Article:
Most popular programming languages 1965-2019 (visualised)

Chris wendlec at
Mon Oct 14 11:18:12 UTC 2019

On Friday, 11 October 2019 at 17:05:47 UTC, Ola Fosheim Grøstad 

> Right, but there is also a social factor. Many had fond 
> memories of their first mac, their first computer. Although the 
> machine itself was crazy expensive, Apple provided "cheap" 
> laser printers by driving it from the computer rather than 
> building the rendering engine into the printer. So mac+printer 
> was not unreasonable for office use with high quality printing. 
> So, in this period of Microsoft being too dominating, there 
> were plenty of buyers that wanted Mac to be great again.

Social factors, yes, a lot of Mac users worked in the "cool" 
sectors (layout, magazines, media in general). Apple had also 
struck a chord with their shiny animated icons and a computer 
that just worked when you bought it. With Windows there were 
still numerous issues. Windows had a "nerdy" GUI, MS wanted to 
lock users in, e.g. there were always issues with Java, whereas 
Apple shipped their Macs with Java - and Xcode. So Apple was also 
becoming a sound platform for software development. Ironically, 
all that changed after the advent of the iPhone and Apple began 
to lock users in and others out (just like MS had done before). I 
switched to Linux as I had promised I would, if they started to 
lock users and devs in - or out.

> Javascript clearly had an impact, but it might have happened 
> with another language too. As a consequence it is very 
> difficult to say what would have happened.

JS was at the right place at the right time, it was clever 
marketing, because the WWW would become huge anyway.

> Would Go and Swift have the same feature set if D had not 
> existed? Difficult to say. Have authors of other languages read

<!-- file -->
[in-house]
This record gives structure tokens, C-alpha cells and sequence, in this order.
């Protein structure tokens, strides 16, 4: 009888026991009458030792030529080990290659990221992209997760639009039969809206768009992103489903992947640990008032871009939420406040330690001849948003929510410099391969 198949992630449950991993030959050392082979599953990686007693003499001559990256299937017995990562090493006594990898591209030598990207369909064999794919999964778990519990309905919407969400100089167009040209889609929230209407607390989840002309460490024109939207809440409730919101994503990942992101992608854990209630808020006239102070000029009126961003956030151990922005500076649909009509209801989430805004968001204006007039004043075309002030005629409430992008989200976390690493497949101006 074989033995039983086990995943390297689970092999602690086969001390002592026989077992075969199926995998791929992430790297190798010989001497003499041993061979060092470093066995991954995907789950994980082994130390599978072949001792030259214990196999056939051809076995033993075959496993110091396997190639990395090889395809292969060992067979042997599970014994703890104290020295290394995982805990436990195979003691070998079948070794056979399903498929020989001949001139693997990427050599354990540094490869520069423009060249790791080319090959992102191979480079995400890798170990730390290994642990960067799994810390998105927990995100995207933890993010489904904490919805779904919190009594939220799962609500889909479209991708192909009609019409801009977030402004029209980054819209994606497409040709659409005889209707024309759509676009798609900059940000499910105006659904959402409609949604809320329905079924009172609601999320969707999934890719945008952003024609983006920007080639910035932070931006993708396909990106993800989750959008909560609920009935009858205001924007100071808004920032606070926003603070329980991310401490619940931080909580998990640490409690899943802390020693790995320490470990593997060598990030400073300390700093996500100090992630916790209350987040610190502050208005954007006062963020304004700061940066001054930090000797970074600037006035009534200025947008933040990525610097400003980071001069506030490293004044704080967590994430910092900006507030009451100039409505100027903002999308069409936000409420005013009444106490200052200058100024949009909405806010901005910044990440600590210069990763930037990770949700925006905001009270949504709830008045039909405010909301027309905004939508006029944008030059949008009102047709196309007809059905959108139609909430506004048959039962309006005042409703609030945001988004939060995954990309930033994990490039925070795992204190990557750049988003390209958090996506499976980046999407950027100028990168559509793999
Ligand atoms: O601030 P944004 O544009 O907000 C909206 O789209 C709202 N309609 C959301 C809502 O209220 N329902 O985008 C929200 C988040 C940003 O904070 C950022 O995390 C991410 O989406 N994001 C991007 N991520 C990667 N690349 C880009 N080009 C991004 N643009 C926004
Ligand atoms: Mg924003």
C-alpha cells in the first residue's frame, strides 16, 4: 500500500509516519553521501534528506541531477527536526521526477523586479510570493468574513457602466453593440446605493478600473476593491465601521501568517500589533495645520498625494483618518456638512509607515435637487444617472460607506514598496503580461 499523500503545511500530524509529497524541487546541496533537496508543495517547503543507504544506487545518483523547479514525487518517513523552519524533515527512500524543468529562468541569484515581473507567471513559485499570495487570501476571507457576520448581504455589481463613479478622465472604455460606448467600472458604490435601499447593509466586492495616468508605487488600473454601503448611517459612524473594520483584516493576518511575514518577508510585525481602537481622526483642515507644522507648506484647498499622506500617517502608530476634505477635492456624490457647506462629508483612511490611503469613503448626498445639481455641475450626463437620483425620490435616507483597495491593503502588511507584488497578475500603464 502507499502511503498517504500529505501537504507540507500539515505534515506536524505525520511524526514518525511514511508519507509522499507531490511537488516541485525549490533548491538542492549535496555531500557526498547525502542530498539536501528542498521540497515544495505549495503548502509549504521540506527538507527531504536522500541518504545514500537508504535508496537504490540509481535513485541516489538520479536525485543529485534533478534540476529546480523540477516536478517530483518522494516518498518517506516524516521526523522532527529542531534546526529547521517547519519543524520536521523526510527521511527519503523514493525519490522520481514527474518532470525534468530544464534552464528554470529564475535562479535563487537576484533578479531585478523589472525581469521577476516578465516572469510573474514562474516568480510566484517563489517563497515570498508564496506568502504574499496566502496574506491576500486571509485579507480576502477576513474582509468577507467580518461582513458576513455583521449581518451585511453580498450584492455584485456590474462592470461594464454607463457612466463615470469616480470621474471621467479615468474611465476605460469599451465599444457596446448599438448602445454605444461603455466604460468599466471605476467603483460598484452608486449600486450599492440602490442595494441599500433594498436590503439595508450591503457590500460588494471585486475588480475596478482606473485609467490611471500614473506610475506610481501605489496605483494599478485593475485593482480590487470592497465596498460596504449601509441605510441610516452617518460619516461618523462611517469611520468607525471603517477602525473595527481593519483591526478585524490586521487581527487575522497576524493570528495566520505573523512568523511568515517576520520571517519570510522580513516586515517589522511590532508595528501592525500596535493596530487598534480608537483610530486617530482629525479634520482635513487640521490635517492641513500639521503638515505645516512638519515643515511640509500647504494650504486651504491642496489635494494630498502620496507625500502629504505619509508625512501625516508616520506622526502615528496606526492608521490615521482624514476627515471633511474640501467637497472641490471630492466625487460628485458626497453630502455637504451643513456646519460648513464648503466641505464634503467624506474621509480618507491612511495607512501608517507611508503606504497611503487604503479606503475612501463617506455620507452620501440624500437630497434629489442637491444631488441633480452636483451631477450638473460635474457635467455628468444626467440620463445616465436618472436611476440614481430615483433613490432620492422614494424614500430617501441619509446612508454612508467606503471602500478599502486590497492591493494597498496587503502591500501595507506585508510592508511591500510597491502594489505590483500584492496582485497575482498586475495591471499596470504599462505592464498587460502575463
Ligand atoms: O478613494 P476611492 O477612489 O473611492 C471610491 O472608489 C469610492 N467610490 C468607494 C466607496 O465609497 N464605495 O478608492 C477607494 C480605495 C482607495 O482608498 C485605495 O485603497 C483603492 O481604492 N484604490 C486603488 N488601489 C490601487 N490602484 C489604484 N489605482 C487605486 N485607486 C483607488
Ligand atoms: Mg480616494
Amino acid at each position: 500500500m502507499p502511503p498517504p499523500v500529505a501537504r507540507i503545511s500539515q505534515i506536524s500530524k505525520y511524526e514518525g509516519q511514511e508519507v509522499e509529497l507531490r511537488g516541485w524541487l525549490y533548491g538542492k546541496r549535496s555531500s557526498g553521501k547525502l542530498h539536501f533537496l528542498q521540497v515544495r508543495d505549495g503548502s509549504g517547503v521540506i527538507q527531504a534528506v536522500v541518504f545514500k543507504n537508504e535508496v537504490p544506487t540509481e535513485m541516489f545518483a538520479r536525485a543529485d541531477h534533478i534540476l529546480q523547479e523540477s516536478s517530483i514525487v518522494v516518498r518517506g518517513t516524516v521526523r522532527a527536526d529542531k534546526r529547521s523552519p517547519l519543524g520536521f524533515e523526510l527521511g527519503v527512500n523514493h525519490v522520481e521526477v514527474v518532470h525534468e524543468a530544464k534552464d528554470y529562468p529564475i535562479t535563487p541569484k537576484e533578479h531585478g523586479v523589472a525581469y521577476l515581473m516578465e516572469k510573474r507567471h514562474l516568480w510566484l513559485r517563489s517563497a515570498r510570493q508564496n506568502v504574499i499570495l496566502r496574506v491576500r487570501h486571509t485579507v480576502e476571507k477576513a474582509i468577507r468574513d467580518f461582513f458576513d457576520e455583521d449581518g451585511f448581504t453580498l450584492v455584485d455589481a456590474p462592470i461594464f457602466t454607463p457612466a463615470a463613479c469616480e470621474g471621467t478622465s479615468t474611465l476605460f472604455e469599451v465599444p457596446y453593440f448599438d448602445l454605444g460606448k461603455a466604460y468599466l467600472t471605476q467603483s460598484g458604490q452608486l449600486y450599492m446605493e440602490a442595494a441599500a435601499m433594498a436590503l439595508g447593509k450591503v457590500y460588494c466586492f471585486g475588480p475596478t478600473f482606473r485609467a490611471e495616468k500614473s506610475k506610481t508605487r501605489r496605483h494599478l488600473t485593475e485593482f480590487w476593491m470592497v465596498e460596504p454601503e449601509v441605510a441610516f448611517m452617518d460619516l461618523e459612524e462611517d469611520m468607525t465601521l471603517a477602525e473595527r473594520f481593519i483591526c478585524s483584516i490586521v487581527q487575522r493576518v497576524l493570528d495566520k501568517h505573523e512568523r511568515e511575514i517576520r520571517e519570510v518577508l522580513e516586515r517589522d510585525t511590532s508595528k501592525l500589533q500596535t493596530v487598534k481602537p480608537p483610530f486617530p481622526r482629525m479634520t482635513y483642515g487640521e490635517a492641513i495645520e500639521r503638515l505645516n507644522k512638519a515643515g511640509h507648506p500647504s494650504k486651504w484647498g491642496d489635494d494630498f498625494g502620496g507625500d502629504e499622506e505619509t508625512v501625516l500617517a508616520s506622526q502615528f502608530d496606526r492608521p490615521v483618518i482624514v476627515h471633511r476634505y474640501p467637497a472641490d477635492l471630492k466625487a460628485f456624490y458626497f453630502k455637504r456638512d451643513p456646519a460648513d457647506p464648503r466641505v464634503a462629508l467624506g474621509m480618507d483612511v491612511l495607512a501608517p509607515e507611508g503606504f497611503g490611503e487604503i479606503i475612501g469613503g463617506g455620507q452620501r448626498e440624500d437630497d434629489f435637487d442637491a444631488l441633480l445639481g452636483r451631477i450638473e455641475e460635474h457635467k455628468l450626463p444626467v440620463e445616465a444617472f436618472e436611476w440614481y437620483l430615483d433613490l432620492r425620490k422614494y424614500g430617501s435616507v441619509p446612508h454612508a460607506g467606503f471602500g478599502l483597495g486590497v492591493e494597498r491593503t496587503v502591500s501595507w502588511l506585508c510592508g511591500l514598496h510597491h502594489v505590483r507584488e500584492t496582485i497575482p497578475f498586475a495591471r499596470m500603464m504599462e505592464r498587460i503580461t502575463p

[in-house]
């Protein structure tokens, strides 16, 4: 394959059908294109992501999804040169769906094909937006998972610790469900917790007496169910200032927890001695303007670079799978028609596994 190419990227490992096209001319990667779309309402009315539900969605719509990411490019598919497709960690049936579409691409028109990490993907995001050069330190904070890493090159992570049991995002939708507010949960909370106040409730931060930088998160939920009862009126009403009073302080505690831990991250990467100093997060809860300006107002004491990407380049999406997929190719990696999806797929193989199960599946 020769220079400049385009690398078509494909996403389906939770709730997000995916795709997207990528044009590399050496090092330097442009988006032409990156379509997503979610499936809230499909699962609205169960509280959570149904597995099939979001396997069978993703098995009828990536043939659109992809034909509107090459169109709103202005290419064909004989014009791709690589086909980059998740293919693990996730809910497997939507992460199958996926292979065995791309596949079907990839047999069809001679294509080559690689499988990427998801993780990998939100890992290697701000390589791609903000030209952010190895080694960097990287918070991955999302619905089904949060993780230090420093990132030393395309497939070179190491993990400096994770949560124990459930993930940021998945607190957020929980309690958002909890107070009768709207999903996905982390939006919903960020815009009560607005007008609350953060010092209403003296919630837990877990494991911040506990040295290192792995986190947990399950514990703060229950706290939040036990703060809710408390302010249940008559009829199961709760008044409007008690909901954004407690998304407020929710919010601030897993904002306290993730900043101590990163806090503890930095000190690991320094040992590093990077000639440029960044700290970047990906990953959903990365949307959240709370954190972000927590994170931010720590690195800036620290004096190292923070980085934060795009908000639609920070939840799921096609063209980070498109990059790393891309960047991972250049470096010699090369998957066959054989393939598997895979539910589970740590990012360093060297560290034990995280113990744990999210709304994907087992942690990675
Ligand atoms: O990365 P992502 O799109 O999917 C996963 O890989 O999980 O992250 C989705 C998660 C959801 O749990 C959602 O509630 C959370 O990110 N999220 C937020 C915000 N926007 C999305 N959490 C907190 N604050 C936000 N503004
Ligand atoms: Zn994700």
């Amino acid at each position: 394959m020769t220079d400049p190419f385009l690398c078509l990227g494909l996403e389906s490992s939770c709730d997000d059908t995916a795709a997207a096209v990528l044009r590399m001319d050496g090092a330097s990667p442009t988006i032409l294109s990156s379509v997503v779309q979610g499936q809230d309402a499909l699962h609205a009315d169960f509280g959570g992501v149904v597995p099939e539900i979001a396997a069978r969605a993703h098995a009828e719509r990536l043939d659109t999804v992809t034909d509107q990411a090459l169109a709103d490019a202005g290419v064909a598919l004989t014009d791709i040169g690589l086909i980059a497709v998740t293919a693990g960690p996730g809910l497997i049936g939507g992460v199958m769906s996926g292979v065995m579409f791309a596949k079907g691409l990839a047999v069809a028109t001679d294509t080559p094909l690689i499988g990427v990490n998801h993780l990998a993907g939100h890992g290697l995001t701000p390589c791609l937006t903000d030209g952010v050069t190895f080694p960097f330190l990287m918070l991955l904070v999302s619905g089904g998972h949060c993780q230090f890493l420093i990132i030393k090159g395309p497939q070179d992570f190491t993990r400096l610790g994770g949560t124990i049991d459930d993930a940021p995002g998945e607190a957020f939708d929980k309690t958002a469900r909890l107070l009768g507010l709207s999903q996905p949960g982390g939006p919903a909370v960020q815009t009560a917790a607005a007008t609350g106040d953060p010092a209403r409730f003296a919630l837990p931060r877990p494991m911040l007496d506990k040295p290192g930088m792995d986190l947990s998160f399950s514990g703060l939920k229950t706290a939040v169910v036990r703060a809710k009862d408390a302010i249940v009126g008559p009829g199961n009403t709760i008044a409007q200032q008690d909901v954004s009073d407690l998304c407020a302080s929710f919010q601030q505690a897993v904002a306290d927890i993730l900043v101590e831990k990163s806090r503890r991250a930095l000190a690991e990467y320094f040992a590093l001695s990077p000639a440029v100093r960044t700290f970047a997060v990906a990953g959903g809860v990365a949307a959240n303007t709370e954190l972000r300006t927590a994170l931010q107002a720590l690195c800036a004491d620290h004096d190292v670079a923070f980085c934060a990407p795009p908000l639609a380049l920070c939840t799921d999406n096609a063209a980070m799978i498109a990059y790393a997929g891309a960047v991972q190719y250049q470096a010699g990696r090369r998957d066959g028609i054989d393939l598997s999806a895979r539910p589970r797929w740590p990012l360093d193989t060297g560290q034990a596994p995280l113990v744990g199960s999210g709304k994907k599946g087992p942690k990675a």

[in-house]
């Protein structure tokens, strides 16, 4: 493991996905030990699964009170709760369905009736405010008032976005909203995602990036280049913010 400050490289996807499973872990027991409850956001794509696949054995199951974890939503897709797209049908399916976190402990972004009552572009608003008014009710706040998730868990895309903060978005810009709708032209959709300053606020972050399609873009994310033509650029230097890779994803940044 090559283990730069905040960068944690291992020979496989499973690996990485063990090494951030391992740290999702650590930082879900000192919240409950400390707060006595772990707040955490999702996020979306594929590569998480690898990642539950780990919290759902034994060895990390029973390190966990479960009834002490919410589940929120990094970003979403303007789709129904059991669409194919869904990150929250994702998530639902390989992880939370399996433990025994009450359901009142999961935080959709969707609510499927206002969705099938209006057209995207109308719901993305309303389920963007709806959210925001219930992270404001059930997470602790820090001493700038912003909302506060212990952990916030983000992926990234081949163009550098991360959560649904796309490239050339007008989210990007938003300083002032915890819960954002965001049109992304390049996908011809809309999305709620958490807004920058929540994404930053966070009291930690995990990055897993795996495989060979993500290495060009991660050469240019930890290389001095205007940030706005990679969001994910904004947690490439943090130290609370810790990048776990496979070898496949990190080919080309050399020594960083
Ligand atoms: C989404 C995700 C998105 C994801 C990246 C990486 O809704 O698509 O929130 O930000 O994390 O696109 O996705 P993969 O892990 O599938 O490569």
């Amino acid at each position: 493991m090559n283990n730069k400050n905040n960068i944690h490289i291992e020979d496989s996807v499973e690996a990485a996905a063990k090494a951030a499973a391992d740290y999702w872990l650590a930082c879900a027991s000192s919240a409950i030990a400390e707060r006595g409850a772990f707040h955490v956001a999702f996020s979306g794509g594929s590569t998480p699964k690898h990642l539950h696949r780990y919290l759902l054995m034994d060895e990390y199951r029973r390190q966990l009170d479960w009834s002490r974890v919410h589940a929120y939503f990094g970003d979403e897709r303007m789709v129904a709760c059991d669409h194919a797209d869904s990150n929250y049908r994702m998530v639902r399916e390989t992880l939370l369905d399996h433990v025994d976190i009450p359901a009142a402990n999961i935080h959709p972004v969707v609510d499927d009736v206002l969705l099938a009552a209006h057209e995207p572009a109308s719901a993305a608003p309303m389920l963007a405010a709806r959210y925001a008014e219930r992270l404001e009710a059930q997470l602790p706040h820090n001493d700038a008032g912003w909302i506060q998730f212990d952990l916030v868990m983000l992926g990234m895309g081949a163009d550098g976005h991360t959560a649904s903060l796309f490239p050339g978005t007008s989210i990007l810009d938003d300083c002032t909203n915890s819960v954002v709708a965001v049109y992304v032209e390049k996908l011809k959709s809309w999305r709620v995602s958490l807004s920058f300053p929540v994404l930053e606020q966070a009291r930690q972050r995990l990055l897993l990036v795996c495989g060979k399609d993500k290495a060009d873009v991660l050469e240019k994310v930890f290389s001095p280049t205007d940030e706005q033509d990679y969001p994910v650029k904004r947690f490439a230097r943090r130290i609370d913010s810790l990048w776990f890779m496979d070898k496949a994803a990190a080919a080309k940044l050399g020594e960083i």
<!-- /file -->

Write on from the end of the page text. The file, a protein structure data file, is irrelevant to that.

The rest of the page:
> the D forums and gotten inspiration from what they have read? 
> Maybe, I don't know. Swift have at least picked up lambdas like 
> this "{$0 < $1}", maybe all on their own, maybe they were 
> inspired from /bin/sh, but I remember arguing for it in the 
> forums. We'll never know how languages actually evolve... 
> social dynamics are kind of messy.

I don't know. D's problem is that D devs don't know what they 
want, what D is supposed to achieve, so they have a new pet 
project every few months / years. Others just watch and pick and 
choose? But I don't know what impact D really has.

> Yeah, but is a bit scary that anything that is presented 
> visually in a crisp and clean manner based on "reputable 
> datasets" are intuitively taken as true. Human beings have very 
> little resistance to certain rhetorics. For this topic it was 
> not a big deal, but for other topics the political connotations 
> are not so great. Especially in this day and age of AI 
> recommender systems ("Did you like this biased presentation? 
> Then you probably also will like this biased presentation!" ;-)

We all knew that anyway, that and why C, JS and Objective-C got 
bigger. So I think we're safe here.

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